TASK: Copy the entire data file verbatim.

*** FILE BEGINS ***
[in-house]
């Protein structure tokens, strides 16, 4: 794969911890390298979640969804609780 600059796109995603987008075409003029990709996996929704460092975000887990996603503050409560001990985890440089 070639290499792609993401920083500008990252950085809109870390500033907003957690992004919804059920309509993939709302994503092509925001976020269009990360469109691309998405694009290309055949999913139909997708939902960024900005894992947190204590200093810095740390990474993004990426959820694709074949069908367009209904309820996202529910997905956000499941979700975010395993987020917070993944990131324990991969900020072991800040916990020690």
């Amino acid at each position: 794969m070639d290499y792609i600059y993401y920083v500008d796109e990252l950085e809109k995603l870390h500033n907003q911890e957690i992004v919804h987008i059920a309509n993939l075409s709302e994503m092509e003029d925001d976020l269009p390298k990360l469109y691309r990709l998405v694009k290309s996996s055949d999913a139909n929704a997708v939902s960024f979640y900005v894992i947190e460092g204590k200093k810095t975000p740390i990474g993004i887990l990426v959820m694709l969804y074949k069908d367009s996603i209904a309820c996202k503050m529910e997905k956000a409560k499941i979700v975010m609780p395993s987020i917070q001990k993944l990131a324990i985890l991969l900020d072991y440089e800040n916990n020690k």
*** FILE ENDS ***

[in-house]
């Protein structure tokens, strides 16, 4: 794969911890390298979640969804609780 600059796109995603987008075409003029990709996996929704460092975000887990996603503050409560001990985890440089 070639290499792609993401920083500008990252950085809109870390500033907003957690992004919804059920309509993939709302994503092509925001976020269009990360469109691309998405694009290309055949999913139909997708939902960024900005894992947190204590200093810095740390990474993004990426959820694709074949069908367009209904309820996202529910997905956000499941979700975010395993987020917070993944990131324990991969900020072991800040916990020690």
């Amino acid at each position: 794969m070639d290499y792609i600059y993401y920083v500008d796109e990252l950085e809109k995603l870390h500033n907003q911890e957690i992004v919804h987008i059920a309509n993939l075409s709302e994503m092509e003029d925001d976020l269009p390298k990360l469109y691309r990709l998405v694009k290309s996996s055949d999913a139909n929704a997708v939902s960024f979640y900005v894992i947190e460092g204590k200093k810095t975000p740390i990474g993004i887990l990426v959820m694709l969804y074949k069908d367009s996603i209904a309820c996202k503050m529910e997905k956000a409560k499941i979700v975010m609780p395993s987020i917070q001990k993944l990131a324990i985890l991969l900020d072991y440089e800040n916990n020690k």